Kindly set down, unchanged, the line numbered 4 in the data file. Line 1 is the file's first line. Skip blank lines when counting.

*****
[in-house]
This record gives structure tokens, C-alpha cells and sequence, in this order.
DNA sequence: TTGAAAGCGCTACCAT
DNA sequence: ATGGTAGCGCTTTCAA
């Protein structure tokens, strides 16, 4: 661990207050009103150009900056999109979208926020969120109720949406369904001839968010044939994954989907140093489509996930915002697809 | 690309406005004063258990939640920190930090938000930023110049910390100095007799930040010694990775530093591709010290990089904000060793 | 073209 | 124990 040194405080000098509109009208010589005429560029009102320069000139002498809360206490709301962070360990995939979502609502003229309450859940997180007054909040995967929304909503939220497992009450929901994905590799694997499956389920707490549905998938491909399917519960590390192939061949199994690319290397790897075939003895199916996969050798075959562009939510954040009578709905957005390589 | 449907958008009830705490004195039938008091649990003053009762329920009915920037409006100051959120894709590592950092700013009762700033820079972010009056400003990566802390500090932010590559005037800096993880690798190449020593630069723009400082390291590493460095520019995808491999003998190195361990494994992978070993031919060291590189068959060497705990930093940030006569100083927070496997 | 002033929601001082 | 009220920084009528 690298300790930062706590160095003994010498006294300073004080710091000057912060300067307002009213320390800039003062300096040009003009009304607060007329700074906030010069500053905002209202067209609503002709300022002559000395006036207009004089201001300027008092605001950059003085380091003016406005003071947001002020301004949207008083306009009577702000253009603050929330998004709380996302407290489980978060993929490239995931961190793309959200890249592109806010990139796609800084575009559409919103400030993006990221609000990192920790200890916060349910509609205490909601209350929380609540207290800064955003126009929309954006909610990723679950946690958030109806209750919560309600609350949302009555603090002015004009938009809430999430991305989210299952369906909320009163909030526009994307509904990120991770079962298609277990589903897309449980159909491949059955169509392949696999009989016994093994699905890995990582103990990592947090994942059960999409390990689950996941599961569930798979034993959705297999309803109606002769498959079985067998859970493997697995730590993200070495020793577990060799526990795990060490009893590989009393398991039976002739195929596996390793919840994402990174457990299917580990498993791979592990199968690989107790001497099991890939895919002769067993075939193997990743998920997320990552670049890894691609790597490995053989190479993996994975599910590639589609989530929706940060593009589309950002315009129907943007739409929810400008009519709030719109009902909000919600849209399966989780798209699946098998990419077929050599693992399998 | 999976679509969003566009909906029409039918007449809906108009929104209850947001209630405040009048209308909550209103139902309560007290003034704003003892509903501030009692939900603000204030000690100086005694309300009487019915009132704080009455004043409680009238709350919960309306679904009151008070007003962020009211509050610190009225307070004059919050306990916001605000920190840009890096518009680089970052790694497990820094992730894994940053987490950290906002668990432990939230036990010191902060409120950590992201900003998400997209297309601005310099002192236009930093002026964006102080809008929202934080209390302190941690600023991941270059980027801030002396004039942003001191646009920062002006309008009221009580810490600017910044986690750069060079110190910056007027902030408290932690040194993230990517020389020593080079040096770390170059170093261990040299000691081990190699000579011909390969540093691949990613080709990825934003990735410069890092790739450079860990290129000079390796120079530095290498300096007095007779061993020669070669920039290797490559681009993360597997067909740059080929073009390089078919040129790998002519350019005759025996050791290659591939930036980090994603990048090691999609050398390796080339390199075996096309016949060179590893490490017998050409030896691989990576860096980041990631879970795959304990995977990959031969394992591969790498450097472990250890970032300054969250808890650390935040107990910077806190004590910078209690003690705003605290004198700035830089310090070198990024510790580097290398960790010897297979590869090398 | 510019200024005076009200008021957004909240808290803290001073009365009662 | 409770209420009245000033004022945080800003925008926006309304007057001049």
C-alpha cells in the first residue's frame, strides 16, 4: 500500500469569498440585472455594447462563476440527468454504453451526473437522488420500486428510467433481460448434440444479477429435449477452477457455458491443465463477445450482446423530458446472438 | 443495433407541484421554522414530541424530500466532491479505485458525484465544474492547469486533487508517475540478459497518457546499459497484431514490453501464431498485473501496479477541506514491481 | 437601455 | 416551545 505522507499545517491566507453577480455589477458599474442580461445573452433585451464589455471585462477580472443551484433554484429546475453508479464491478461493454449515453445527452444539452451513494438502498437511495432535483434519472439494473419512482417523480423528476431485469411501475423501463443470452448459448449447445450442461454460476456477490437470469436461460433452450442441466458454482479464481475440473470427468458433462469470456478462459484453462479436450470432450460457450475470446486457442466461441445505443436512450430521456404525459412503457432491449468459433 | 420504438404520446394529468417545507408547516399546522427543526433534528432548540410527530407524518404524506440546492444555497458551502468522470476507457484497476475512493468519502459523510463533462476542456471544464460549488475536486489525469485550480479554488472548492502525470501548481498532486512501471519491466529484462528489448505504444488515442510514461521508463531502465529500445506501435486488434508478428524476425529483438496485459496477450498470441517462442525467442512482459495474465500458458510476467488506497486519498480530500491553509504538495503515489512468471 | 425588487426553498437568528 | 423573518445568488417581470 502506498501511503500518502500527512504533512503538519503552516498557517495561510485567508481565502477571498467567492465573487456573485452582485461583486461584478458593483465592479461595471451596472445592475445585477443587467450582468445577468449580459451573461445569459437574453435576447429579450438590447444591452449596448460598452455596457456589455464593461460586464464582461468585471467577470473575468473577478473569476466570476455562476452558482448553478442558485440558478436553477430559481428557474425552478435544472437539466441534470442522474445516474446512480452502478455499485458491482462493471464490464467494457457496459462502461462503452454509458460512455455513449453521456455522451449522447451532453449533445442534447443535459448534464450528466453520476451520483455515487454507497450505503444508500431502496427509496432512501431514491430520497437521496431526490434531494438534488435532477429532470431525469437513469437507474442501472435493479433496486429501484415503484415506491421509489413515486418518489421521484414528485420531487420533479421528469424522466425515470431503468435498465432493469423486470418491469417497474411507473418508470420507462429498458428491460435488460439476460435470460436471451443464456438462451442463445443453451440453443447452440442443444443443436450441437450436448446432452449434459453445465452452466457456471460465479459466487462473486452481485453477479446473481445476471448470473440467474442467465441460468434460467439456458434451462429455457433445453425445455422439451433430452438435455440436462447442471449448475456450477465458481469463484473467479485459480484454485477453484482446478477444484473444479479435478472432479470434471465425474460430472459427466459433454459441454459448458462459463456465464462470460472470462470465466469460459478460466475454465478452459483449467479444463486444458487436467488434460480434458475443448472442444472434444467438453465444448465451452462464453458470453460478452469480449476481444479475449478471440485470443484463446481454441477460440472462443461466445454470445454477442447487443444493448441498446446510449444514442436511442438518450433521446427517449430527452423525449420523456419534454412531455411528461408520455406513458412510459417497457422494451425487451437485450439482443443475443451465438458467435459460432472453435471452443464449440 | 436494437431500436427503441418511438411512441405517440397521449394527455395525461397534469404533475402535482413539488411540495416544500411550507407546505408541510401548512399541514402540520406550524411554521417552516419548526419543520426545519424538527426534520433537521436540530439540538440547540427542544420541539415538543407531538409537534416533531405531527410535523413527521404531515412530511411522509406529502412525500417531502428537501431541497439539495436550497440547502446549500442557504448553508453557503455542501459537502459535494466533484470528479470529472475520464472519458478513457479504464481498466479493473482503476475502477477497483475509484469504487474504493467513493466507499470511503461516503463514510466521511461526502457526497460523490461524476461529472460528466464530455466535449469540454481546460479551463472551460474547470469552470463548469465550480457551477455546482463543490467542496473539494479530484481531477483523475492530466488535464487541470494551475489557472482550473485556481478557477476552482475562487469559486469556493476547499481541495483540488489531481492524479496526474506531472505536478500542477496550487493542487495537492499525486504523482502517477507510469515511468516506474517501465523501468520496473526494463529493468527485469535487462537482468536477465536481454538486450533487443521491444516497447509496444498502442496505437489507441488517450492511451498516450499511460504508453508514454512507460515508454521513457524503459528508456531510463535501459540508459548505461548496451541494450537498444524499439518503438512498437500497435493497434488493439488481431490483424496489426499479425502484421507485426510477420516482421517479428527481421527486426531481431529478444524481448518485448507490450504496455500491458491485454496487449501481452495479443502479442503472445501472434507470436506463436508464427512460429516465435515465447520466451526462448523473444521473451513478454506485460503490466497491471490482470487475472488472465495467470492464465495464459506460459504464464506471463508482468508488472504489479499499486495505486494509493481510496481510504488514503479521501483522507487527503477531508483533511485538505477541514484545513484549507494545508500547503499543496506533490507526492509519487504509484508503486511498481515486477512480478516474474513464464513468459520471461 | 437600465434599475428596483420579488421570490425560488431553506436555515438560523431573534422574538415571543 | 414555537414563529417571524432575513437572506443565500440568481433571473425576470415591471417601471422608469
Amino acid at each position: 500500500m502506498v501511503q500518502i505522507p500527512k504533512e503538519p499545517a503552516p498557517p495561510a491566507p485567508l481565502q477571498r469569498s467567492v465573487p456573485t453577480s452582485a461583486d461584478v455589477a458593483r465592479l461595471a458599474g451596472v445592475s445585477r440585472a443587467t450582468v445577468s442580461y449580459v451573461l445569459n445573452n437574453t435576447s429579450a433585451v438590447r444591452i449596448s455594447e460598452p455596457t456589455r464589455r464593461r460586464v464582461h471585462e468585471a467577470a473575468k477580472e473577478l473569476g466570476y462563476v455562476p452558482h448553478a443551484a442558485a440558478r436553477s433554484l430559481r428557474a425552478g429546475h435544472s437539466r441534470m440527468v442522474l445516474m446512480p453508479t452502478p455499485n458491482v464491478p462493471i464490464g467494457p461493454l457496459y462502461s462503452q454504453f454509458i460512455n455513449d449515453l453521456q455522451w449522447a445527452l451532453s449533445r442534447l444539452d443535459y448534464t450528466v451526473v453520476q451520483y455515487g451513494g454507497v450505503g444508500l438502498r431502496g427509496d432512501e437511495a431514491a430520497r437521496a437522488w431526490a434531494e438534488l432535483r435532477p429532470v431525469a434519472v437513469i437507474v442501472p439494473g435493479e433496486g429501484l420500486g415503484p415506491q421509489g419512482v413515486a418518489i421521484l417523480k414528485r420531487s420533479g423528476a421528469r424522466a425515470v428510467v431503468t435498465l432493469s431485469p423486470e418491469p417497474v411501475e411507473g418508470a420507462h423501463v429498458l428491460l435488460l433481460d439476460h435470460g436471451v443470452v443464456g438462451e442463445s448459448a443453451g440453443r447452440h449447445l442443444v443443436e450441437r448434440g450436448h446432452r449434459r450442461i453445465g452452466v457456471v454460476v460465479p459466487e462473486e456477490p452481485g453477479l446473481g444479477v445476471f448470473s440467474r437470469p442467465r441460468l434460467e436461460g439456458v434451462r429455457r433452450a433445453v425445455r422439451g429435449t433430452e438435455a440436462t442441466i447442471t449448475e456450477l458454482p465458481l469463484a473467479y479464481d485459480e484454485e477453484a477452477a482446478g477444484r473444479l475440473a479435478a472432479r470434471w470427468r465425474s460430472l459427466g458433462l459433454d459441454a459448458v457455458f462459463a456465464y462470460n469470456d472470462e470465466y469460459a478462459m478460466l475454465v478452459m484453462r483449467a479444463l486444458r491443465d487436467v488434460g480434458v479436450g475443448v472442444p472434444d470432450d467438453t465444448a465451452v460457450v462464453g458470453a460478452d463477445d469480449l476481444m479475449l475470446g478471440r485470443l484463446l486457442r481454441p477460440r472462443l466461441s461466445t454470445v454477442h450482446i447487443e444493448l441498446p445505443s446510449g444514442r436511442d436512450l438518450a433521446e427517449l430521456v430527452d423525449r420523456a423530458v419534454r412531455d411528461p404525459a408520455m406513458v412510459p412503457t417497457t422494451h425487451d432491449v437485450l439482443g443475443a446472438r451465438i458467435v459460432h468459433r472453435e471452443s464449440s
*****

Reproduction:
DNA sequence: ATGGTAGCGCTTTCAA